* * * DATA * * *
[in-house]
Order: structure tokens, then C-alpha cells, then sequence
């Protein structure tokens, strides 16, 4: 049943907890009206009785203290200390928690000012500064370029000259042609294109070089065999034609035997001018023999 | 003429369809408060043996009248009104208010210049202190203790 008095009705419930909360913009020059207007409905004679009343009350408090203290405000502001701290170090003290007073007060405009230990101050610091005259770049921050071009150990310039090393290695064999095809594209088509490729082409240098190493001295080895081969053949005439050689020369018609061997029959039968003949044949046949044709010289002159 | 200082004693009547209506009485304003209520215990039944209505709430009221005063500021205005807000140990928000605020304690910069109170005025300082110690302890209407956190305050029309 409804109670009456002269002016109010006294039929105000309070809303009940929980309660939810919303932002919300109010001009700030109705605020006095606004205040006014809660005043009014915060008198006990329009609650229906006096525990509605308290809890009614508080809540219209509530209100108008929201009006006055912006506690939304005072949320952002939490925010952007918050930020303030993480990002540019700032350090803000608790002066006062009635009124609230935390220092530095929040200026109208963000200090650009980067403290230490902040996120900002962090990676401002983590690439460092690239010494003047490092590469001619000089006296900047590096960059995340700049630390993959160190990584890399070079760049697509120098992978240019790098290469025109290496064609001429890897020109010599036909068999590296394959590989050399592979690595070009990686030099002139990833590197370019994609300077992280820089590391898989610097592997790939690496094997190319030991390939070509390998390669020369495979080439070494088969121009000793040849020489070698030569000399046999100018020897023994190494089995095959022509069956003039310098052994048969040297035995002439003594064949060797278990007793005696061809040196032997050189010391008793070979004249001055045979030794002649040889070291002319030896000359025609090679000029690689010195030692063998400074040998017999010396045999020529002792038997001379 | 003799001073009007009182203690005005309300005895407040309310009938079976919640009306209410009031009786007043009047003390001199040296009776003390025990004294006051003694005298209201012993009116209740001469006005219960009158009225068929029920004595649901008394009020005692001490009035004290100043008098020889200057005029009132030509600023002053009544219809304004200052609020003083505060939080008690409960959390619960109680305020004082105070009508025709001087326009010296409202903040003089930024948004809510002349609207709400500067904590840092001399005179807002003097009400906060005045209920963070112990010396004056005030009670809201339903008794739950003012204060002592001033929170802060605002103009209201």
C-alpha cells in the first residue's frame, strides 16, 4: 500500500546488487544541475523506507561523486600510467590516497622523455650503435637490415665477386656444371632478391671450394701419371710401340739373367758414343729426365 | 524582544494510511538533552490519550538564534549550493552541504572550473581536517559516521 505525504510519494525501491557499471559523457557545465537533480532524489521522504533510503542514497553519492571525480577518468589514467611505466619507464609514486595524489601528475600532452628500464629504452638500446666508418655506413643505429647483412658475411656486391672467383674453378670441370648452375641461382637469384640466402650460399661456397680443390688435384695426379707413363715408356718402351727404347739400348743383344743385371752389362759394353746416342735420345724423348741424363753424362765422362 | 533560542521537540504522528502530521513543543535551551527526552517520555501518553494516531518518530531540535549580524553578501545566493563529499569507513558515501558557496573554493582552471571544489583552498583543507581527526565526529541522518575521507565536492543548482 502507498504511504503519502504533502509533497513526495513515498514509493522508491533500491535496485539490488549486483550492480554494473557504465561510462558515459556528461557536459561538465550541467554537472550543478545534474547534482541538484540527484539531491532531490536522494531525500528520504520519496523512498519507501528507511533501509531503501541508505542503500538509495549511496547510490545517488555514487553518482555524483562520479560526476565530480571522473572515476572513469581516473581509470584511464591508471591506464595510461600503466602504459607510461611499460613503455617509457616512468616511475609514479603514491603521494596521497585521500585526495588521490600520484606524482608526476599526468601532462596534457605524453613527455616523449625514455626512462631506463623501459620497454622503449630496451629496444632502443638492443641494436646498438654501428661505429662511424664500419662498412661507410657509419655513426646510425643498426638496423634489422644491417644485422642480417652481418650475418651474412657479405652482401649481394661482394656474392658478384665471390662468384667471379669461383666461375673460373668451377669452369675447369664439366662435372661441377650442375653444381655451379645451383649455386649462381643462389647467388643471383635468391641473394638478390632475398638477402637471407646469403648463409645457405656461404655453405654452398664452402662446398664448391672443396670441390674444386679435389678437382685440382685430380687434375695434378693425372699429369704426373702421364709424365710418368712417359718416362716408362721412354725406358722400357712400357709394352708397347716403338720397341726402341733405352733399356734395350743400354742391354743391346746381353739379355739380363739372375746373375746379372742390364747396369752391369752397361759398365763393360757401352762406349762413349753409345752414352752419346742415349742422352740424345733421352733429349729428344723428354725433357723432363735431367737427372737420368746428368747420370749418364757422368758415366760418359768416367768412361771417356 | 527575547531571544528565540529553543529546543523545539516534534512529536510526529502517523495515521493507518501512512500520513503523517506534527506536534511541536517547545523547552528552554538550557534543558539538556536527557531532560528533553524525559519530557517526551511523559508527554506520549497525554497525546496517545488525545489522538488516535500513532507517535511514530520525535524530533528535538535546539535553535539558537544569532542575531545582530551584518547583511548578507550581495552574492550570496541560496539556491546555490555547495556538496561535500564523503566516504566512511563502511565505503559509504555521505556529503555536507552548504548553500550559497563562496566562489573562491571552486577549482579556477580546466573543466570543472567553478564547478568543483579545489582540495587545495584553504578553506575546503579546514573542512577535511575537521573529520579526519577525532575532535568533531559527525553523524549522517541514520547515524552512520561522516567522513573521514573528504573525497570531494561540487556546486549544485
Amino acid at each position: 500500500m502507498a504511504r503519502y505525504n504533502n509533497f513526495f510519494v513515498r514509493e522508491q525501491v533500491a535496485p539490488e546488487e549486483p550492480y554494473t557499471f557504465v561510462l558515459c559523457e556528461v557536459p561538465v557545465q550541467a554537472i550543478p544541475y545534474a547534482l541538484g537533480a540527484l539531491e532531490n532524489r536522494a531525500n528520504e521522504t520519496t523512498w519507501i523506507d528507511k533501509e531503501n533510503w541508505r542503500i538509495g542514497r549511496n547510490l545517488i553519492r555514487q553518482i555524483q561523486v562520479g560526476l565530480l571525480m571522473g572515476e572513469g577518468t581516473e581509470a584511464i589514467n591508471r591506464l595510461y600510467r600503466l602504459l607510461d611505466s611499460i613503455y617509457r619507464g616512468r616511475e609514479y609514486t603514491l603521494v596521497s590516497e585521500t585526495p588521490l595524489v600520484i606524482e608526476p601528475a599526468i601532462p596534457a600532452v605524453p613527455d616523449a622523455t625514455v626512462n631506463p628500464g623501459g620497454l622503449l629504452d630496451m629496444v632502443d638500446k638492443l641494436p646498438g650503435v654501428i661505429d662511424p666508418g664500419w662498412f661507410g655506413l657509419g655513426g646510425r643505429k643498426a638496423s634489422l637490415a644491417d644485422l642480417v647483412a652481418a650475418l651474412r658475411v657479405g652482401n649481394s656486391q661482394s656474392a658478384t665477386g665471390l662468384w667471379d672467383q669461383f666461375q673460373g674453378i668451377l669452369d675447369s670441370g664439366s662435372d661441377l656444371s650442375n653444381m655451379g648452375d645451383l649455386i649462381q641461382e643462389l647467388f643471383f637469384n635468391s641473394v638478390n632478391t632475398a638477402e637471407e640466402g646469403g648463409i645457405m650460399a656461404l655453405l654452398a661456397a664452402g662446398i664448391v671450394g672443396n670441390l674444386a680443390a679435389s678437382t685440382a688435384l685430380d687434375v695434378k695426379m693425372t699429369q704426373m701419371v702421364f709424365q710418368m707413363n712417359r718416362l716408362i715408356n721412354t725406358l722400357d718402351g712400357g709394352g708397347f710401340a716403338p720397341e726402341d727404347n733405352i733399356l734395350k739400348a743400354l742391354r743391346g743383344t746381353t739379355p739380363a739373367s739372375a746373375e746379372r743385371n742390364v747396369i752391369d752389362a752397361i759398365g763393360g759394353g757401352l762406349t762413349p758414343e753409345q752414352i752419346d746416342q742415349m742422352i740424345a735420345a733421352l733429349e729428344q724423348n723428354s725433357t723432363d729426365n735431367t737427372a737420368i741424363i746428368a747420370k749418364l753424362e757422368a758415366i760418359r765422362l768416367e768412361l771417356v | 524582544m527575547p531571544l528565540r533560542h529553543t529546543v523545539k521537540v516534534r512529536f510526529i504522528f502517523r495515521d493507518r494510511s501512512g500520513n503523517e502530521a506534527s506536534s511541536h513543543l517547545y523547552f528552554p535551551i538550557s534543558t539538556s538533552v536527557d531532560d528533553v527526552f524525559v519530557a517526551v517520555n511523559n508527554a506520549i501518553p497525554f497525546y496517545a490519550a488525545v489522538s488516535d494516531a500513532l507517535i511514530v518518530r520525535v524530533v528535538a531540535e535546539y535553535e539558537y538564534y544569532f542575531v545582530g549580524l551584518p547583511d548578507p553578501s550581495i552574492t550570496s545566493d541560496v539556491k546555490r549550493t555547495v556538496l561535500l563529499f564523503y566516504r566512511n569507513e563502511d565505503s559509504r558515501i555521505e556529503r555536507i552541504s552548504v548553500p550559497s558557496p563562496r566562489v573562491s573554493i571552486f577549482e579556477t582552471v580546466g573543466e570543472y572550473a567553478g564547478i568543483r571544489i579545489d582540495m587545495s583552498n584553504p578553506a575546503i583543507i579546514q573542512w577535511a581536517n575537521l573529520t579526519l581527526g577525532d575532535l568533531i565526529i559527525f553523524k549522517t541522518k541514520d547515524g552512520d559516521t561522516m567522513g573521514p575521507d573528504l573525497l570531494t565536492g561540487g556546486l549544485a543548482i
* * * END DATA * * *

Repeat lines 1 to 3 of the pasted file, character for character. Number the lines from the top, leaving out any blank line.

[in-house]
Order: structure tokens, then C-alpha cells, then sequence
């Protein structure tokens, strides 16, 4: 049943907890009206009785203290200390928690000012500064370029000259042609294109070089065999034609035997001018023999 | 003429369809408060043996009248009104208010210049202190203790 008095009705419930909360913009020059207007409905004679009343009350408090203290405000502001701290170090003290007073007060405009230990101050610091005259770049921050071009150990310039090393290695064999095809594209088509490729082409240098190493001295080895081969053949005439050689020369018609061997029959039968003949044949046949044709010289002159 | 200082004693009547209506009485304003209520215990039944209505709430009221005063500021205005807000140990928000605020304690910069109170005025300082110690302890209407956190305050029309 409804109670009456002269002016109010006294039929105000309070809303009940929980309660939810919303932002919300109010001009700030109705605020006095606004205040006014809660005043009014915060008198006990329009609650229906006096525990509605308290809890009614508080809540219209509530209100108008929201009006006055912006506690939304005072949320952002939490925010952007918050930020303030993480990002540019700032350090803000608790002066006062009635009124609230935390220092530095929040200026109208963000200090650009980067403290230490902040996120900002962090990676401002983590690439460092690239010494003047490092590469001619000089006296900047590096960059995340700049630390993959160190990584890399070079760049697509120098992978240019790098290469025109290496064609001429890897020109010599036909068999590296394959590989050399592979690595070009990686030099002139990833590197370019994609300077992280820089590391898989610097592997790939690496094997190319030991390939070509390998390669020369495979080439070494088969121009000793040849020489070698030569000399046999100018020897023994190494089995095959022509069956003039310098052994048969040297035995002439003594064949060797278990007793005696061809040196032997050189010391008793070979004249001055045979030794002649040889070291002319030896000359025609090679000029690689010195030692063998400074040998017999010396045999020529002792038997001379 | 003799001073009007009182203690005005309300005895407040309310009938079976919640009306209410009031009786007043009047003390001199040296009776003390025990004294006051003694005298209201012993009116209740001469006005219960009158009225068929029920004595649901008394009020005692001490009035004290100043008098020889200057005029009132030509600023002053009544219809304004200052609020003083505060939080008690409960959390619960109680305020004082105070009508025709001087326009010296409202903040003089930024948004809510002349609207709400500067904590840092001399005179807002003097009400906060005045209920963070112990010396004056005030009670809201339903008794739950003012204060002592001033929170802060605002103009209201």